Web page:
The biological width. In addition to exposingsupragingival tooth structure for restorativetherapy, dentists excise tissues so that crownmargins do not impinge on the so-called biologicalwidth. A review of the literature reveals differingopinions regarding the occlusoapical length of thebiological width. Gargiulo and colleagues5 de -scribed the dimensions of the dentogingival junc-tion. They reported the average length of the den-togingival junction to be 2.04 mm. They identifiedthe subcomponents of the dentogingival junctionas the connective-tissue attachment (mean value:1.07 mm) and the epithelial attachment (meanvalue: 0.97 mm). Vacek and colleagues6 alsoinvestigated the dimensions of the dentogingivaljunction in human cadaver specimens. Theyreported mean values of 0.77 mm for the connec-tive-tissue attachment and 1.14 mm for theepithelial attachment. Ingber and colleagues7 sug-gested that the term “biologic width” relates tothe average value of the dentogingival junction—that is, approximately 2 mm. They suggested thatan additional 1 mm be added coronal to the 2 mmdentogingival junction as an optimal distancebetween the bone crest and a restorative margin.The authors reasoned that “adding the 1 mm tothe average 2 mm of the biologic width estab-lishes a minimum dimension of 3 mm coronal tothe alveolar crest that is necessary to permithealing and proper restoration of the tooth.”7

    Nevins and Skurow8 also described the impor-tance of a 3-mm biological dimension separatingthe osseous crest by a safe distance from theplaque associated with crown margins.

    In contemporary practice, it generally isaccepted that a 3-mm distance would significantlyreduce the risk of periodontal attachment lossinduced by subgingival restorative margins.Placing the restoration in close proximity to theosseous crest has been demonstrated in a humanclinical study to induce chronic inflammation.9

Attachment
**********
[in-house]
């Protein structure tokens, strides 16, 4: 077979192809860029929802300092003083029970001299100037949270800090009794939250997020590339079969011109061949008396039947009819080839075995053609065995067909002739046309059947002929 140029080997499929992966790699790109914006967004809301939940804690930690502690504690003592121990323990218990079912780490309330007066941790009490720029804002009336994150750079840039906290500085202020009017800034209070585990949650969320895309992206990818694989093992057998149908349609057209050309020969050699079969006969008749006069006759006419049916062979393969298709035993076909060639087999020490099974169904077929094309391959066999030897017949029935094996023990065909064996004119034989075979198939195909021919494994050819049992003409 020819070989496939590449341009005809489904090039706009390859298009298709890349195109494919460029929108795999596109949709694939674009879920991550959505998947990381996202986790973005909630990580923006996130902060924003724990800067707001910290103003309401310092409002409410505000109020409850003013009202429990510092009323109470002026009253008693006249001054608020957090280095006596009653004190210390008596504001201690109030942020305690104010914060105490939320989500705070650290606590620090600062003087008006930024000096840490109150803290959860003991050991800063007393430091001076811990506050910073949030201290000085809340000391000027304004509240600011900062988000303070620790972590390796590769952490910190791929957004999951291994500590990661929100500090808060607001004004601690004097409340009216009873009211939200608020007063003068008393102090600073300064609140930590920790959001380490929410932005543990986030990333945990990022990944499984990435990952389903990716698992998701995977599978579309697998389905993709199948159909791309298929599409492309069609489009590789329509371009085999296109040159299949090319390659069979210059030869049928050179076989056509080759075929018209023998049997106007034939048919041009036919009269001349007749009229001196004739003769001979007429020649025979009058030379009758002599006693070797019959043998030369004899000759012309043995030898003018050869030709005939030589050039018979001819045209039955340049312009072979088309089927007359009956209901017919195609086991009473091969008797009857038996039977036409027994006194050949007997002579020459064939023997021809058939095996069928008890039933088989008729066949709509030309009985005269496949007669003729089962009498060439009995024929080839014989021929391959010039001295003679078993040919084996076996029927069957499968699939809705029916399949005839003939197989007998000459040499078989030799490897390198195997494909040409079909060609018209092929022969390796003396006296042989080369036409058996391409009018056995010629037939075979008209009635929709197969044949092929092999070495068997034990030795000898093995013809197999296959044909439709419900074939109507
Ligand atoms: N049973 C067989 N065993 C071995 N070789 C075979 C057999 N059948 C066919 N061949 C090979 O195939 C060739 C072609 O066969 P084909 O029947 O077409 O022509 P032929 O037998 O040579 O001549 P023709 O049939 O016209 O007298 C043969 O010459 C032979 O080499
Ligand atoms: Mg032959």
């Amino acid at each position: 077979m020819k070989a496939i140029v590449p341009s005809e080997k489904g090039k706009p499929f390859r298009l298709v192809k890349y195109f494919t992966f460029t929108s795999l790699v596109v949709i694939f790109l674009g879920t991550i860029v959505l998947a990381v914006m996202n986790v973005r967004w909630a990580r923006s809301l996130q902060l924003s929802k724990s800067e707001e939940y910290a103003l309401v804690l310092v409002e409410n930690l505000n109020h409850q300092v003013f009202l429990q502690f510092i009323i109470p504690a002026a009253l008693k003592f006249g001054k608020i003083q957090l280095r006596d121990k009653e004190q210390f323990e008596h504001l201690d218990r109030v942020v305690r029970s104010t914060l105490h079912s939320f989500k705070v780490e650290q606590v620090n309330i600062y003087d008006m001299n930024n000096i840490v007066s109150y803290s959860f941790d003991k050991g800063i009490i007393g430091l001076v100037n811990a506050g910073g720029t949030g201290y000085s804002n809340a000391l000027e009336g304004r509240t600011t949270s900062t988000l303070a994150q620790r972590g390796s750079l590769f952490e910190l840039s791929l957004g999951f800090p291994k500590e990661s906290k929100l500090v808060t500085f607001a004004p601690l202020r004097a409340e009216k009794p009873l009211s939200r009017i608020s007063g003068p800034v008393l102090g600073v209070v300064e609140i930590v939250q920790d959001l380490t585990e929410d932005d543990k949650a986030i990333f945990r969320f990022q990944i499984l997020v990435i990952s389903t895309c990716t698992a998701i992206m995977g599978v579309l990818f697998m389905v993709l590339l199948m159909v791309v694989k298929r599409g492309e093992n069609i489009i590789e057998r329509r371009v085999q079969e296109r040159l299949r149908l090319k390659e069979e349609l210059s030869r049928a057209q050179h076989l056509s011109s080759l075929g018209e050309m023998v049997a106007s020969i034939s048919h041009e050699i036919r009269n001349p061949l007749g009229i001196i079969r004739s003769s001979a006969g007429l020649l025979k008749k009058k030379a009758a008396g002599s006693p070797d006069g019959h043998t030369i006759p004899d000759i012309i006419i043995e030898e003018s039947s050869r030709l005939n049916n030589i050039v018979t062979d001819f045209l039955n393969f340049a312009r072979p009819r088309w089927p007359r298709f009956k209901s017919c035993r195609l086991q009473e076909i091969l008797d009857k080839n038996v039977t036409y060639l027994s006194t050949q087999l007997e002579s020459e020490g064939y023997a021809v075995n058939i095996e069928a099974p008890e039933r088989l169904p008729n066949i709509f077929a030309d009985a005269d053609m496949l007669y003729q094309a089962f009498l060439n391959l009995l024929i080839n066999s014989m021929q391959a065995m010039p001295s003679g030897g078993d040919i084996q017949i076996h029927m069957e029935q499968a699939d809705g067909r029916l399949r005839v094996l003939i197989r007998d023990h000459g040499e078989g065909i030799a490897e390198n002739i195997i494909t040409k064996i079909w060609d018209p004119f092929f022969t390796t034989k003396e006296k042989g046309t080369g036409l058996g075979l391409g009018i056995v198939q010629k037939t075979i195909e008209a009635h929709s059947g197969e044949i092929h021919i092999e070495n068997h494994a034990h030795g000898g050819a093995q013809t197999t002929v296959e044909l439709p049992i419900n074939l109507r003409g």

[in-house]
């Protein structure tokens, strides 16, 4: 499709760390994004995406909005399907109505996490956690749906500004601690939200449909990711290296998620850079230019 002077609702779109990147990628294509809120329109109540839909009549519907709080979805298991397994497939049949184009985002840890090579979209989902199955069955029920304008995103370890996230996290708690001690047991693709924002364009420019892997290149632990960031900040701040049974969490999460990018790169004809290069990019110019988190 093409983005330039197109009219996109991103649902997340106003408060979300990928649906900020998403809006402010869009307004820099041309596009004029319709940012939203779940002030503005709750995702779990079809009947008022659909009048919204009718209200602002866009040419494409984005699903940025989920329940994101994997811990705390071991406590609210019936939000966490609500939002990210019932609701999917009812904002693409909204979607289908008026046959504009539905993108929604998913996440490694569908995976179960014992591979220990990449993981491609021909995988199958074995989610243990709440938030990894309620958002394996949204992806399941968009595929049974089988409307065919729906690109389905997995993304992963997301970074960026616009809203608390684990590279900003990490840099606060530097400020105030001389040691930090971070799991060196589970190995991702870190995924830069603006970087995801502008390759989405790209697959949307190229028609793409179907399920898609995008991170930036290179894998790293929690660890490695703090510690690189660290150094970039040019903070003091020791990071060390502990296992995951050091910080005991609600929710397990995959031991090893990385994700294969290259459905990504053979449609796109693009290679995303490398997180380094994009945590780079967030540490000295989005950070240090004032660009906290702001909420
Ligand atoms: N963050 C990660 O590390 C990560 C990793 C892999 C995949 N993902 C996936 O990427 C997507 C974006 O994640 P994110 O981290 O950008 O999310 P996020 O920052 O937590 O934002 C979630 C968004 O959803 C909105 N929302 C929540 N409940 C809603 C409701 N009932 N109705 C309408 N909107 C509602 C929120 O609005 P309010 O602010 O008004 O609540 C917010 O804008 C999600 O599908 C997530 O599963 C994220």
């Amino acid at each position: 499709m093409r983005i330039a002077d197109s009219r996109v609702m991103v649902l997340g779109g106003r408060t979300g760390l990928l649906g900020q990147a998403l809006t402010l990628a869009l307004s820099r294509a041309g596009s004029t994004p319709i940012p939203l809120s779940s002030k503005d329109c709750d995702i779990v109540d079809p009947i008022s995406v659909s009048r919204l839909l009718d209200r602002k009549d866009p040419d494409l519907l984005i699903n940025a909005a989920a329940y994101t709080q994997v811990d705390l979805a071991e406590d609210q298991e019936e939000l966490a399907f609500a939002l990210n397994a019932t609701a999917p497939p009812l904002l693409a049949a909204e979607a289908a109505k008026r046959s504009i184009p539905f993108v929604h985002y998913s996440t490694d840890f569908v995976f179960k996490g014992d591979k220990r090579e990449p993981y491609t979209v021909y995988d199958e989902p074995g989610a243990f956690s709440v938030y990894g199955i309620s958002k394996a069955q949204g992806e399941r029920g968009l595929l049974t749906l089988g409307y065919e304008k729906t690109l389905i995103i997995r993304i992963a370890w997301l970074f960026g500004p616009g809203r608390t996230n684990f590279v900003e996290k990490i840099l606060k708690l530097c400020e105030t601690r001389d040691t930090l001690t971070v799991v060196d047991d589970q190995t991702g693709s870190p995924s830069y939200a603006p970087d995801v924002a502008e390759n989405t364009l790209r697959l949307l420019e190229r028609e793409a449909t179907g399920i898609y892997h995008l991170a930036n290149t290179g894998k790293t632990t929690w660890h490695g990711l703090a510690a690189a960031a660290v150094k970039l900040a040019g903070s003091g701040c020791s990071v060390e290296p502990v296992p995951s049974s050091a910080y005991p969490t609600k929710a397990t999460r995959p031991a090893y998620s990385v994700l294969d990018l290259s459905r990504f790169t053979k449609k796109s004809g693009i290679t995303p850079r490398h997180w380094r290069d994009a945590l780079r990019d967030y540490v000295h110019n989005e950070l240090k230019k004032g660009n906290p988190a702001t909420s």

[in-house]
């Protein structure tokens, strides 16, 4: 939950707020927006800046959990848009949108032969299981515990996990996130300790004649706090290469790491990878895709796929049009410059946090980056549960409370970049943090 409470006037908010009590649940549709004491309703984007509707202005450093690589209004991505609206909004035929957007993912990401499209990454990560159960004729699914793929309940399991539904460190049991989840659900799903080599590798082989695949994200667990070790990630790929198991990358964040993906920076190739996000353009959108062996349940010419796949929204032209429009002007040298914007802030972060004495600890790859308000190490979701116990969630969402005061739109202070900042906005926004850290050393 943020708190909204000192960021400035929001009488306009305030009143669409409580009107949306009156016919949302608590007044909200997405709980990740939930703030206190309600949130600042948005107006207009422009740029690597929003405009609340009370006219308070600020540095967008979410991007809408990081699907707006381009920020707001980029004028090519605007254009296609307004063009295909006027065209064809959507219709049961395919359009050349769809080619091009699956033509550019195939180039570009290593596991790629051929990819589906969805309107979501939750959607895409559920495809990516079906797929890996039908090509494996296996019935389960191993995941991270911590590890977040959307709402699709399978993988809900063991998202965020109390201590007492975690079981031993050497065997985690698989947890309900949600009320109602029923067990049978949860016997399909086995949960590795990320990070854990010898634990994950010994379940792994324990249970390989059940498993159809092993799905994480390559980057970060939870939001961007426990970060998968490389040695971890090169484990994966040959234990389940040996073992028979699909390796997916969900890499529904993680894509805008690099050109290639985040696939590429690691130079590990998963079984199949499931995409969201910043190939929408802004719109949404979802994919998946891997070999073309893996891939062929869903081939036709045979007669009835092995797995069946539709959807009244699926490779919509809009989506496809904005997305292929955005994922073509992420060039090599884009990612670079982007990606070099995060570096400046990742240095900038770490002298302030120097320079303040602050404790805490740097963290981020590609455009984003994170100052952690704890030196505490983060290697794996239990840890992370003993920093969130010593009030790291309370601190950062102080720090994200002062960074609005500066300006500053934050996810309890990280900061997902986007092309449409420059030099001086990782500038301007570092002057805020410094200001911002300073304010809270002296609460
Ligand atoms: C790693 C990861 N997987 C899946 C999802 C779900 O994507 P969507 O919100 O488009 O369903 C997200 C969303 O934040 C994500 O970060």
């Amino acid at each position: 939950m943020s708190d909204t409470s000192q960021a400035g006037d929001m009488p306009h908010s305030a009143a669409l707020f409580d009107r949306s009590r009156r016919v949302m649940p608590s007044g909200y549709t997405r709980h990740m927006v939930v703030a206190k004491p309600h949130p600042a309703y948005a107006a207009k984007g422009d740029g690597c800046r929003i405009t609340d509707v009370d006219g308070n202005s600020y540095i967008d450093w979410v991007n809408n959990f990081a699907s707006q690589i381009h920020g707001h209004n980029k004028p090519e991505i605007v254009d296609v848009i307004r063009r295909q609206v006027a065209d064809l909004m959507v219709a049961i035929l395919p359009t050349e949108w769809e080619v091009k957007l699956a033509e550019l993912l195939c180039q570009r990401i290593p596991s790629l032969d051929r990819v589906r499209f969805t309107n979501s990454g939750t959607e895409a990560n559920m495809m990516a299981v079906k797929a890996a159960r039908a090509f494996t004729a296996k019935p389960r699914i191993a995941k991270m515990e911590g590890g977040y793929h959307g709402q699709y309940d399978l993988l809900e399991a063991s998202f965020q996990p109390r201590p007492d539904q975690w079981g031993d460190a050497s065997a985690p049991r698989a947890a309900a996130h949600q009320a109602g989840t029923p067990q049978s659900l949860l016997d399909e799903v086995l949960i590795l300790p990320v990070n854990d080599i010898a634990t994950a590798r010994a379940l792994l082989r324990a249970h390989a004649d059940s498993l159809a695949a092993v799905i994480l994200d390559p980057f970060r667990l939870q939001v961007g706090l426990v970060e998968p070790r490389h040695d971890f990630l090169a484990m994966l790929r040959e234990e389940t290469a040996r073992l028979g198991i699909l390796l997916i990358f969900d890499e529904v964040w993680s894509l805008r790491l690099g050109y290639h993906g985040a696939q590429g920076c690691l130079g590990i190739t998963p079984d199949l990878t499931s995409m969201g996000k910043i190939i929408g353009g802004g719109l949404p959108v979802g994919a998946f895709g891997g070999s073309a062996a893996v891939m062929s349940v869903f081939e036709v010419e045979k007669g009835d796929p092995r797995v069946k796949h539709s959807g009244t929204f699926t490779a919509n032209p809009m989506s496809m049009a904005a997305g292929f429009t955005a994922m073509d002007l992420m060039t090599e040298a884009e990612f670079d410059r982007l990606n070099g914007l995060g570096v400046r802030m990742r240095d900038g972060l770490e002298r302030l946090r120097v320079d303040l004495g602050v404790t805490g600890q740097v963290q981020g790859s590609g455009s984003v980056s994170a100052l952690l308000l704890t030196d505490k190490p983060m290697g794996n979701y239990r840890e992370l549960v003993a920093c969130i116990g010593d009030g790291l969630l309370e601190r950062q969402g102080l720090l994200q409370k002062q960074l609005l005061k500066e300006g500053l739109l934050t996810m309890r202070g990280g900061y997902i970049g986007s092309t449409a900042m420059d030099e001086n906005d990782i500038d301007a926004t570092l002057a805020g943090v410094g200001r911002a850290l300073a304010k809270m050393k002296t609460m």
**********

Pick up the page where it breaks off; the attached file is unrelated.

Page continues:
ABBREVIATION KEY. CEJs: Cementoenamel junctions.

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    Moreover, results from an animalinvestigation involving histologic evalu-ation indicated that restorative mar-gins impinging on the osseous crestmay result in bone resorption.10

    Ferrule length. A ferrule is a metalring or cap intended for strengthening.The Journal of Prosthetic Dentistry’s2005 Glossary of Prosthodontic Termsdefines a ferrule as a metal band orring used to fit the root or crown of atooth.11 Sorensen and Engelman12 rede-fined the ferrule effect as “a 360-degreemetal collar of the crown surroundingthe parallel walls of the dentineextending coronal to the shoulder of thepreparation.” Figure 1 illustrates a pre-pared and restored tooth with a ferruleand a prepared and restored toothwithout a ferrule.

    For better understanding of the con-cept of the ferrule, we should examine thedynamics related to full-coverage restorationsused as a restorative option when tooth structurehas sustained severe damage. Often, the dentistreplaces the lost tooth structure with a founda-tion restoration before making the final prepara-tion for a full-coverage restoration. Furthermore,if the breakdown in tooth structure has impingedon the pulp or if little residual supragingivaltooth structure remains, endodontic therapy andconcomitant placement of a post and core may benecessary to allow intracanal retention of the res-toration. The placement of the foundation restora-tion results in an increase in clinical crownheight, width or both, thereby increasing theretention of the full-crown restoration. Underthese circumstances, however, supragingivalcrown preparation may result in a margin that ispartially or entirely seated on foundation restora-tive material.

    A basic prosthetic concept is that the greatestamount of retention and resistance to dislodge-ment of the restoration occurs at the apical one-third of the preparation. It is in this location thatparallelism is most critical. In this situation, afterplacement of a full-coverage restoration, theforces of occlusion generally may be transmittedto the foundation restoration.

    When a post-and-core restoration is placed toretain the core foundation, the occlusal forces maybe transmitted to the interface between theinternal aspect of the root and the post. The den-

    tist fills this area with cement to facilitate reten-tion of the post. The physical properties of thecement become critical. Fatigue of the cementunder occlusal stress could result in dislodgementof the post and core or, worse, fracture of the tooth.

    The advantage of exposing additional toothstructure in this clinical scenario is that the toothpreparation can extend in a more apical directionfor 1 to 2 mm. This additional surgically exposedtooth structure is provided in addition to exposureof the biological width so that the crown does notinvade the attachment apparatus; thereby, amore predictable prosthetic outcome isfacilitated.13